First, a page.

The German Pirate Party has released a brochure (PDF, German), outlining the party's agenda for a free and open Internet, based on discussions with a group of German publishers. The program they set out is one that I hope to see many parties adopting -- I could certainly see liberal democratic, green, and libertarian parties all adopting this, along with left-leaning labor parties like Canada's NDP.
I have less hope for the UK's larger parties. I don't expect that UK Labour will be able to adopt this, as they've proven themselves (repeatedly) to be hopeless compromised on questions of Internet freedom, establishing themselves over 12 years as the party of Internet surveillance, censorship, and corporatist special favours without regard to the cost to wider society. Which is a shame, given that the UK Tories have nearly identical views, and the UK LibDems, for all their adoption of conference motions on Internet freedom, have also been active participants in making UK Internet policy worse, both in opposition and in power.
Here's Glyn Moody's summary of the Pirate position, from TechDirt.
* No online surveillance, blocking technologies or data retention
* The reduction of the term of copyright
* Legalization of DRM circumvention tools
* More rights for creators when negotiating with publishers
* Legalization of free, non-commercial copying of all creative works online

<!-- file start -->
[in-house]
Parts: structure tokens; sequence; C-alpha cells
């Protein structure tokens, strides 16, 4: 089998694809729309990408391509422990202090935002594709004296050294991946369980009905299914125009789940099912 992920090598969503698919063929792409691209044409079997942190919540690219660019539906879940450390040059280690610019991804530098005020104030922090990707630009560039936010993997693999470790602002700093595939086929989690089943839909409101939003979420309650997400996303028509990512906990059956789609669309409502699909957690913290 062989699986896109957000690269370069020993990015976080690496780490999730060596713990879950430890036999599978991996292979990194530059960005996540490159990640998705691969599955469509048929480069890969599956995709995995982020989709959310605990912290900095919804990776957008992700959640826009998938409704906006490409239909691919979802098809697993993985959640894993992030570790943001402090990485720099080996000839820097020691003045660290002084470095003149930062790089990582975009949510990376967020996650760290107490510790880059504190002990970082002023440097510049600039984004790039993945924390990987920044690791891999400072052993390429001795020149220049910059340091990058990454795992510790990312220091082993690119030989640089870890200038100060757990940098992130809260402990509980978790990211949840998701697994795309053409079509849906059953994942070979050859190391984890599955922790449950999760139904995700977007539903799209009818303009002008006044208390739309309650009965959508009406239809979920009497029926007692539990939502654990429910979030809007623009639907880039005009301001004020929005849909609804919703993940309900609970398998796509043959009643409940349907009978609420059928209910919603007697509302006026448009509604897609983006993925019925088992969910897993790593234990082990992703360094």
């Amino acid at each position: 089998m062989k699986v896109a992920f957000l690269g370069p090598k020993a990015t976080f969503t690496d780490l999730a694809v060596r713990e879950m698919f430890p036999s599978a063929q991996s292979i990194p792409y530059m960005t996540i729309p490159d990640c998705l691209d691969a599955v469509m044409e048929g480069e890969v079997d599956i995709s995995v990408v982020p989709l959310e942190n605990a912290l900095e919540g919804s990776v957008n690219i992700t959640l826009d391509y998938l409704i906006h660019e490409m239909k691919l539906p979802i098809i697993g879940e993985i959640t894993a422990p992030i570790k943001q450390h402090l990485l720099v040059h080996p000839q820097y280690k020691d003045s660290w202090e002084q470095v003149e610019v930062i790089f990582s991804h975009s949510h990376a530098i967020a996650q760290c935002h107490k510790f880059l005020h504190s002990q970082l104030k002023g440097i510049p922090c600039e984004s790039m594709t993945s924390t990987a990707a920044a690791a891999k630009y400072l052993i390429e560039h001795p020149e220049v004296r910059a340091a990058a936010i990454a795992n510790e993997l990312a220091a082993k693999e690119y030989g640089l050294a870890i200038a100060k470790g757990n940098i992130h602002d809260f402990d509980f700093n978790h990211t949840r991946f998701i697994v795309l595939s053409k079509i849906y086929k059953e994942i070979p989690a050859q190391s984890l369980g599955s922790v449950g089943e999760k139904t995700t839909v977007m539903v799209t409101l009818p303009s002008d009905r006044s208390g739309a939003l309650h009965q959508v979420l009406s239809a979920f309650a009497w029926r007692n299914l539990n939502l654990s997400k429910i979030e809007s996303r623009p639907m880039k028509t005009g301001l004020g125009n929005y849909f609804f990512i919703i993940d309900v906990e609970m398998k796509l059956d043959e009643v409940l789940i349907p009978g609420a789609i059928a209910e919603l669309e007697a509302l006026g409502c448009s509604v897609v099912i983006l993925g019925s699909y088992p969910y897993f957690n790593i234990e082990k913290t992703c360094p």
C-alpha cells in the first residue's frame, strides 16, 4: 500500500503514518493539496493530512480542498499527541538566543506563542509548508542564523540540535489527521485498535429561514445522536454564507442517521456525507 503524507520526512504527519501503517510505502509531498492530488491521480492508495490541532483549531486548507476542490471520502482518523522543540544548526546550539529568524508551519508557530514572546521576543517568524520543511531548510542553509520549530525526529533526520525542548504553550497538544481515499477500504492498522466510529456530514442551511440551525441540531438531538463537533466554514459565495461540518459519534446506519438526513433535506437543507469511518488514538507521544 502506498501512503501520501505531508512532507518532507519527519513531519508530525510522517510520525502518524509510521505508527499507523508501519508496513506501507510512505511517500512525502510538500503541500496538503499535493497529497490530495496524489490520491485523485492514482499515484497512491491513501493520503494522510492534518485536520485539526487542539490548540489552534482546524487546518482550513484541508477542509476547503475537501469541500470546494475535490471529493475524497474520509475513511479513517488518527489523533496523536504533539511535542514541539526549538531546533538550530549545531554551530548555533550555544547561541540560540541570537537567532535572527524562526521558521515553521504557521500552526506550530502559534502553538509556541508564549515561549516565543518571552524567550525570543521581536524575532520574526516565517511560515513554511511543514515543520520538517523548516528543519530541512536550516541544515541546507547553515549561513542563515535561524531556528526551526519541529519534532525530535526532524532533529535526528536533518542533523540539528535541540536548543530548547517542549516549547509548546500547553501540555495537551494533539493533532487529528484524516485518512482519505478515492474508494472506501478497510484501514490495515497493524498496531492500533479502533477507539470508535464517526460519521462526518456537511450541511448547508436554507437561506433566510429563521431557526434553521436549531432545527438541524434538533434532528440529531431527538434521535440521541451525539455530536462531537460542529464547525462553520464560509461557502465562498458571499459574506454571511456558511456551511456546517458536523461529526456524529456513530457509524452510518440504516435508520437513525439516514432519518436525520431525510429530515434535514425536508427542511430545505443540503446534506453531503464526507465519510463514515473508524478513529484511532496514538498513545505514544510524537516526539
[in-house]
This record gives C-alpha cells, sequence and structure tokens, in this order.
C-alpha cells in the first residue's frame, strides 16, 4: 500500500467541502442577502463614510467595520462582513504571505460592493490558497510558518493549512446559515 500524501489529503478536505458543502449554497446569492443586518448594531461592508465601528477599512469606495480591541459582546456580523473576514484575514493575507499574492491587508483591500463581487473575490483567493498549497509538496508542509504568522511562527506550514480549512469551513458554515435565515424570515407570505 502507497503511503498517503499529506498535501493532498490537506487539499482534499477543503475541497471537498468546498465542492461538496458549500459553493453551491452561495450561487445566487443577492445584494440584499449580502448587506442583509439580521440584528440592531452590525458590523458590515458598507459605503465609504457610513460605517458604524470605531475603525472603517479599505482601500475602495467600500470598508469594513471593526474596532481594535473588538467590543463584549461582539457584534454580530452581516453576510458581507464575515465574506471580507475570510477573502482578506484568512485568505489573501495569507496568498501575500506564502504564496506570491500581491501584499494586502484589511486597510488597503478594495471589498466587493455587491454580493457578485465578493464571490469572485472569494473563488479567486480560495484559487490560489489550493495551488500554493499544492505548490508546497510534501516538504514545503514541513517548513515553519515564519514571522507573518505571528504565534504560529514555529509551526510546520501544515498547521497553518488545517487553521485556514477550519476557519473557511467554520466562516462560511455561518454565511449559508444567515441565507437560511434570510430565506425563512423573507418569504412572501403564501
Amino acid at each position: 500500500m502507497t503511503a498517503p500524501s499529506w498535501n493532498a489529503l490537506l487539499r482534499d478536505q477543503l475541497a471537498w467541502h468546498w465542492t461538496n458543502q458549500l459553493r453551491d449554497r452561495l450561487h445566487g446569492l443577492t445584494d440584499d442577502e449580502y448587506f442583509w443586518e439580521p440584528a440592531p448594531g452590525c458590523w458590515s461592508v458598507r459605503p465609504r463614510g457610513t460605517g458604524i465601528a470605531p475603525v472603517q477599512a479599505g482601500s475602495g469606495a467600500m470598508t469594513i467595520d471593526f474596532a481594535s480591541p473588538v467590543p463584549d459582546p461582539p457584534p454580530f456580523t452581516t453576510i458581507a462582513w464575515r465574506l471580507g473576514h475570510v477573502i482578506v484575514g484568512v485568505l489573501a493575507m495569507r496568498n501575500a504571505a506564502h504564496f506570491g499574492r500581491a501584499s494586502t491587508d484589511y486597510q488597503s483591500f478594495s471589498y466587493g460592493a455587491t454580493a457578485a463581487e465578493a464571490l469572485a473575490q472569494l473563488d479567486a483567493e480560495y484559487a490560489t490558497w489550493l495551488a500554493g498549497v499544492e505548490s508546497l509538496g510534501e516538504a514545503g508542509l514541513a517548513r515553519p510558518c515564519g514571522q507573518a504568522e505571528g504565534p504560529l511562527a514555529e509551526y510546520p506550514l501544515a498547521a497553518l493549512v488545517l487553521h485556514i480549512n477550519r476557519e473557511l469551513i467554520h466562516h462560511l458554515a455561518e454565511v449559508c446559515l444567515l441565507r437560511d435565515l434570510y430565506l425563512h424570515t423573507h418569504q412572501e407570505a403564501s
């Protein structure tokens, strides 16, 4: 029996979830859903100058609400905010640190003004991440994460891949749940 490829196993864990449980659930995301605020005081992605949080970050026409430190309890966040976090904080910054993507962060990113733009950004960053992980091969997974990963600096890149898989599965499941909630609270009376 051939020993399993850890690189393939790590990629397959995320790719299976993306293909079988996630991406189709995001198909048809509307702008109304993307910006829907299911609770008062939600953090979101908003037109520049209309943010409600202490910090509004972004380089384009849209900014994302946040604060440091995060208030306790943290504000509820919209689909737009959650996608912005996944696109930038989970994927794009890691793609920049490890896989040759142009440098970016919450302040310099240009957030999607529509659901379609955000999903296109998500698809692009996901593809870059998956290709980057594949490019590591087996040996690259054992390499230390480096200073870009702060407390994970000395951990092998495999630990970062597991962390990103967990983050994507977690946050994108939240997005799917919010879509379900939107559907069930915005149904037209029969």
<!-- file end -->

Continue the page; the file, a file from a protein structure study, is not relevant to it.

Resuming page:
* Digital archives for libraries
* Exemption of educational establishments from copyright licensing fees
* Open access to all publicly-funded academic work and broadcasting
* Legalization of open wifi networks
German Pirate Party Makes Some Shockingly Unshocking Proposals For Copyright Reform
I asked Amy Parness, the co-founder of Sparkle Labs, maker of fantastic educational electronics kits, to write a Medium post about gender and the business of being a maker business person. Her terrific essay calls out the problems with “pink girly engineering kits.” From Medium:
Zero UI is the new term for “invisible interfaces”—what happens in the future when all the clicking and tapping and typing is history: “If you look at the history of computing, starting with the jacquard loom in 1801, humans have always had to interact with machines in a really abstract, complex way.” [Fast Company]
CEO Dick Costolo will resign, to be replaced in the interim by Jack Dorsey
The Lytro Illum dares to be different, boasting even more robust features than its first generation predecessor and a sleek design reminiscent of professional DSLRs. What’s so cool about it? Most cameras capture the position of light rays, producing a statoc 2D image.
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